Getting to Pinnacles National Park can be a long drive no matter where you are coming from. And once you get there, you will notice that there are no roads going through the park. Therefore, if you want to go from one side of the park to the other, you either have to walk, which in many places you cannot go with your pup, or drive from one entrance to the other, which is a two-hour ride. So, teaching your pooch how to enjoy riding in the car is important no matter what. You don’t want Fido to be miserable the whole trip or barking and whining, which makes you miserable too. The best thing to do is to practice riding in the car with your canine kid before you take your trip to the park. The park is free, the trip is free (except for gas), and all you need to bring is water. Of course, when you go to the park, you will need to stock up on lots of stuff, depending on how long you are staying because the closest store is over 30 miles away.
Once you get to Pinnacles National Park and find your campsite, you should set up your tent and other stuff while letting Fido get used to the place. You know they are going to be fascinated by all of the new smells and critters so let your fur buddy walk around and get used to the place on a leash. You can walk your fur puppy around yourself or put them on a stationary leash where your pups can walk around on their own as long as they cannot go off your campsite. Never leave Fido unattended at the campsite and always be alert to what your pooch is doing. Once you get settled, try playing a few games with your dog like fetch, frisbee, and even hide and seek. Camping fees depend on what you need. Tent camping is $23, RV campsites are $36, and group campsites are available for $75 to $110.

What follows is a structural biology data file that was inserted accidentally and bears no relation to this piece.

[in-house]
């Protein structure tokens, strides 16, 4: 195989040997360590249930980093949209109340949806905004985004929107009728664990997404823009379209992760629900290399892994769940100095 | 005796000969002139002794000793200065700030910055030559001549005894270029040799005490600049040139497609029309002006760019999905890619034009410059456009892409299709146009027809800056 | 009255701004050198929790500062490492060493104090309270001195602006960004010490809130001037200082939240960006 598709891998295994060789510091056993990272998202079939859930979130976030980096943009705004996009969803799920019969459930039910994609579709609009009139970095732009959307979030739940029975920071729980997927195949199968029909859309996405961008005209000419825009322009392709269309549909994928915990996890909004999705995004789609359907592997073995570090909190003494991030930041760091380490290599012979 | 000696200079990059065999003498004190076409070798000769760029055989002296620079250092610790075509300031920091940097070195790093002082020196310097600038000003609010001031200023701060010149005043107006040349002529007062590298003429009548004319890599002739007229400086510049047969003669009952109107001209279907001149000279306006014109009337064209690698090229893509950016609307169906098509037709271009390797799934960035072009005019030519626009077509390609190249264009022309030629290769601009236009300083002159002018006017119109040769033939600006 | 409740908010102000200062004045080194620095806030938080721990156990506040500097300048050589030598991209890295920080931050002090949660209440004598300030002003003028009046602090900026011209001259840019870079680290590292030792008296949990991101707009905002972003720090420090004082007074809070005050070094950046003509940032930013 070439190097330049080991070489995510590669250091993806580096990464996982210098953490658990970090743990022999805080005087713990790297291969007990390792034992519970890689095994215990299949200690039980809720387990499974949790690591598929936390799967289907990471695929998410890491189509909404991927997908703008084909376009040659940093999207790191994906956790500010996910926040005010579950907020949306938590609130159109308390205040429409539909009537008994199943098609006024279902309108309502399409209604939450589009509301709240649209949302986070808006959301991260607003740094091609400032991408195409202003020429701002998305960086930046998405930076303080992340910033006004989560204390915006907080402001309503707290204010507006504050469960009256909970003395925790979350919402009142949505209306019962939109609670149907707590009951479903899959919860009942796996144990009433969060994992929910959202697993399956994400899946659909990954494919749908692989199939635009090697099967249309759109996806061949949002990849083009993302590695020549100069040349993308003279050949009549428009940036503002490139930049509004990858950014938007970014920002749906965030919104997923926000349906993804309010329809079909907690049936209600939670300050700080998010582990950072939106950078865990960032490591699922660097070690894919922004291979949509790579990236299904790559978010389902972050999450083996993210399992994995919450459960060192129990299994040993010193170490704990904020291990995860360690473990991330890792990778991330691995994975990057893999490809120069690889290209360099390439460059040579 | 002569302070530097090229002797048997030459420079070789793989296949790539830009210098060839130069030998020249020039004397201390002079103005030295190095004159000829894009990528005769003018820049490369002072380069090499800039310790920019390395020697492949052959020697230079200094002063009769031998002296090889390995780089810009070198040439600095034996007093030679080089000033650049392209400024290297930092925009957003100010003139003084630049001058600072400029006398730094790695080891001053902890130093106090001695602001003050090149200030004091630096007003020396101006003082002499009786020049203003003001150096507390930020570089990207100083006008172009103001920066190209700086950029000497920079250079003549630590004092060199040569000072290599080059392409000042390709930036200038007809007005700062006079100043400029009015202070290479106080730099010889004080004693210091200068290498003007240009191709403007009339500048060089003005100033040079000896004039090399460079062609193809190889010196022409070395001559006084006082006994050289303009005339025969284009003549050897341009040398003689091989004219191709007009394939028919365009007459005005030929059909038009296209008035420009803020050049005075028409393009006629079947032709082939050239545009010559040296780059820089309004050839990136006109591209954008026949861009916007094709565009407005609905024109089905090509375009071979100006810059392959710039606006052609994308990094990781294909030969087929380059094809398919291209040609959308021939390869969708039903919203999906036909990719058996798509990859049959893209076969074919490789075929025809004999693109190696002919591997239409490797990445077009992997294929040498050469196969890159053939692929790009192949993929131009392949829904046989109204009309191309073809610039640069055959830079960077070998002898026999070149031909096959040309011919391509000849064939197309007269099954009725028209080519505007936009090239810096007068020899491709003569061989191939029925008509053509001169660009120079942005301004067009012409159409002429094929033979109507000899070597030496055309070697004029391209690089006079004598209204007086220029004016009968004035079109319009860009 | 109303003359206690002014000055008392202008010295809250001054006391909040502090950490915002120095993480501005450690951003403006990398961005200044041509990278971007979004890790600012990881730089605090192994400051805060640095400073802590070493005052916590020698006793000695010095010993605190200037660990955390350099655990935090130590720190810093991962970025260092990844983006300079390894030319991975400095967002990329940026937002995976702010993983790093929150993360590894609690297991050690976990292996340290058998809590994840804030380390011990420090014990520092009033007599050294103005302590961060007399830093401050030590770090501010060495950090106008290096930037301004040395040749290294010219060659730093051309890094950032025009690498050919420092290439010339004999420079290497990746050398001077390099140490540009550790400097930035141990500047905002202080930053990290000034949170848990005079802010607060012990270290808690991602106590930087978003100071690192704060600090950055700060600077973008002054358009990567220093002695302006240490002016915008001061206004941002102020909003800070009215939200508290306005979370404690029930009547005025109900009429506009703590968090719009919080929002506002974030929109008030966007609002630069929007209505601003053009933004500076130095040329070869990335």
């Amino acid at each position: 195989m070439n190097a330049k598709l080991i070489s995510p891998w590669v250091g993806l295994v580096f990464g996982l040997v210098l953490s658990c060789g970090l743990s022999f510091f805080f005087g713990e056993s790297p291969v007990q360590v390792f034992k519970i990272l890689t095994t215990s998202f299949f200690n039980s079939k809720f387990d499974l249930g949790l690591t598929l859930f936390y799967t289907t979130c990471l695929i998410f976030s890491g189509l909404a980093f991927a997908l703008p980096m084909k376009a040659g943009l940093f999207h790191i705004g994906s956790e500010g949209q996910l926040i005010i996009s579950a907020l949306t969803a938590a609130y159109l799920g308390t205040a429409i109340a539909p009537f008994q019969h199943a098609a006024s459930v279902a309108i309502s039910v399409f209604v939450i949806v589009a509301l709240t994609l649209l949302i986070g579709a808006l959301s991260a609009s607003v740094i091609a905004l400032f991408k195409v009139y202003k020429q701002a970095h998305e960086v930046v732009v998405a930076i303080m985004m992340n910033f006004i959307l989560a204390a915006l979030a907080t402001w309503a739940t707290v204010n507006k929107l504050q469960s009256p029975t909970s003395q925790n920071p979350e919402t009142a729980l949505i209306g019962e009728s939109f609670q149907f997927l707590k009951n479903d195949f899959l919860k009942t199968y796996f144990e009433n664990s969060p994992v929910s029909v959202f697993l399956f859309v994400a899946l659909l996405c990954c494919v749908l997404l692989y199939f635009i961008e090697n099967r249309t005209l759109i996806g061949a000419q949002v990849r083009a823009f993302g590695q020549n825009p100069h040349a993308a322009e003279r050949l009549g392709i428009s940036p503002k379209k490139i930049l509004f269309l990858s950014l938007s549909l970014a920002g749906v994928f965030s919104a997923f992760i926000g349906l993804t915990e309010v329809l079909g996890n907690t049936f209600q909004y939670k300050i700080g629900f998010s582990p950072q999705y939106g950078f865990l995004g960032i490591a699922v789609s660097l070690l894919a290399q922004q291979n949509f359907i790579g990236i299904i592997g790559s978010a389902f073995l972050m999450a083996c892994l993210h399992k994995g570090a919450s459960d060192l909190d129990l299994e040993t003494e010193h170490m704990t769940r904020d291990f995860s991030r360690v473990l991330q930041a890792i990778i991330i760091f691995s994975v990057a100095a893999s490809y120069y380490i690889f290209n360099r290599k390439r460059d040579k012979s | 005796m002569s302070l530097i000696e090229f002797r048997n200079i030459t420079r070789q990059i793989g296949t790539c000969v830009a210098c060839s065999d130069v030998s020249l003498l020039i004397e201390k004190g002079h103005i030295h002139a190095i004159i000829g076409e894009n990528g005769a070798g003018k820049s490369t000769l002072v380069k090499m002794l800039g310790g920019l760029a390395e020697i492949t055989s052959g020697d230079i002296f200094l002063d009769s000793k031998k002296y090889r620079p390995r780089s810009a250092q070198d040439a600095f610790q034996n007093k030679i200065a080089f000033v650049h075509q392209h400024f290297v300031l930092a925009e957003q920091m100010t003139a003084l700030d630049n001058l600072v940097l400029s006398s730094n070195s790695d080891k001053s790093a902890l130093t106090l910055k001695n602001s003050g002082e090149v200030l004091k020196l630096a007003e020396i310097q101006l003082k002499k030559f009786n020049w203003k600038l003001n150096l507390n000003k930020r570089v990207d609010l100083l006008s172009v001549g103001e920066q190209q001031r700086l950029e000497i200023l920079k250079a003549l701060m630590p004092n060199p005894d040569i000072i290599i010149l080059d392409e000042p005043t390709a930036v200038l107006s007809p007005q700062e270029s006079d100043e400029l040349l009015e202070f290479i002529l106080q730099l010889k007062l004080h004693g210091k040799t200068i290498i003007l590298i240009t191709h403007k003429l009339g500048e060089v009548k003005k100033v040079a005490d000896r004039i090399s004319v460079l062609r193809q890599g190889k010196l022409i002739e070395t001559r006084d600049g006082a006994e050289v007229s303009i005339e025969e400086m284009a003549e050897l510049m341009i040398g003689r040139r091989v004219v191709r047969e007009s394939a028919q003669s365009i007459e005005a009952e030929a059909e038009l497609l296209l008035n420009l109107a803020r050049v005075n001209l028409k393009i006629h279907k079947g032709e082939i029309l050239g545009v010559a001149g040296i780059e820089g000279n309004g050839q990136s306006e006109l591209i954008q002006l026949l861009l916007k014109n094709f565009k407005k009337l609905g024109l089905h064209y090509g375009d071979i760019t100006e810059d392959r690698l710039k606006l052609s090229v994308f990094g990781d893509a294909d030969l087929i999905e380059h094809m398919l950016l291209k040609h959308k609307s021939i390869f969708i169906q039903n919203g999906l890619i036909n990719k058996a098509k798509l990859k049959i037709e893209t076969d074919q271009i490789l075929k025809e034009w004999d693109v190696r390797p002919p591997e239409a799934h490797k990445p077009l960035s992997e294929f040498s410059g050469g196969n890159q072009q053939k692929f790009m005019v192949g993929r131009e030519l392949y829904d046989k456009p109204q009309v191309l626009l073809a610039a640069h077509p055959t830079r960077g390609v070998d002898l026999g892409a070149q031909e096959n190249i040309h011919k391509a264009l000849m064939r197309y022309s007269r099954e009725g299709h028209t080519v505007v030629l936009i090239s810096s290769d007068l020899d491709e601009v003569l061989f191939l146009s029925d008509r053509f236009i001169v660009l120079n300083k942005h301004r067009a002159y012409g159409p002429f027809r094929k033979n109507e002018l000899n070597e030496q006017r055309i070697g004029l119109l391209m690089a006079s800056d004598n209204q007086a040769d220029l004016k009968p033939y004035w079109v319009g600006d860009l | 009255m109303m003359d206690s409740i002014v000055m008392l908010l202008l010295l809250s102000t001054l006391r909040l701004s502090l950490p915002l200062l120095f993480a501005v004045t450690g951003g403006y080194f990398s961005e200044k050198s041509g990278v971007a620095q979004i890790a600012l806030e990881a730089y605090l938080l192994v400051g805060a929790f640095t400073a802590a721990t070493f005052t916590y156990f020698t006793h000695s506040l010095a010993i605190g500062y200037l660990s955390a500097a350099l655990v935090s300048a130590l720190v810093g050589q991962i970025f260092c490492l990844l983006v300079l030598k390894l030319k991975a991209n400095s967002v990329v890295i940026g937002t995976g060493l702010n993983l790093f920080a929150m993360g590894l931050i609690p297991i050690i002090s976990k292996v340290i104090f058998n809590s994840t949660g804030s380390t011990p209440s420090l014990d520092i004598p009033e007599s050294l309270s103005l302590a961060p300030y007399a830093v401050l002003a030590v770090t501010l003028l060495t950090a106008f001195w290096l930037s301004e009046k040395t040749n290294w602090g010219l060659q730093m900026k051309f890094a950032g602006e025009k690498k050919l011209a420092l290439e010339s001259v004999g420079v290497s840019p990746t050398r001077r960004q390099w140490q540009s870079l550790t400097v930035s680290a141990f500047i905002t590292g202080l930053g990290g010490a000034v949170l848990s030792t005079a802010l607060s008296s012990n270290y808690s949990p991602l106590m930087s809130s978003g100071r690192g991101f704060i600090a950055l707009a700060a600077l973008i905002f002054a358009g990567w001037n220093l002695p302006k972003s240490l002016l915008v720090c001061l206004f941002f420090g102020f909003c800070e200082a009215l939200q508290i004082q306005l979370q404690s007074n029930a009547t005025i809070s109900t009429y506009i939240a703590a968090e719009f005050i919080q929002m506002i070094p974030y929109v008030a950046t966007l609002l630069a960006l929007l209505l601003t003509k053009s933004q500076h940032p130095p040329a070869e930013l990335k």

Hiking with your pooch is a fun way to enjoy any park and Pinnacles National Park is a great place to do so. Your dog will love this trail, which is about two miles long and weaves in and around old farm homes. The Bacon family lived here from the 1860s until 1941, and they have a blacksmith, farmhouses, and old barns with informational signs for you to explore and learn about. The trail is easy to hike and costs nothing, so all you need to bring is some water. You’ll start out behind the visitor’s center and follow the gravel road onto a bridge over a creek bed. From there you will see Bacon Ranch where you and Fido can explore but don’t tell your furry friend that it is the Bacon Ranch, or they may spend the whole time looking for bacon. Afterward, follow the road along the creek and you’ll end up in the bottomlands where you can see the Bear Gulch area and High Peaks. The old Butterfield Homestead is next, and they have an old barn and windmill, which are some great places to get selfies for your Facebook.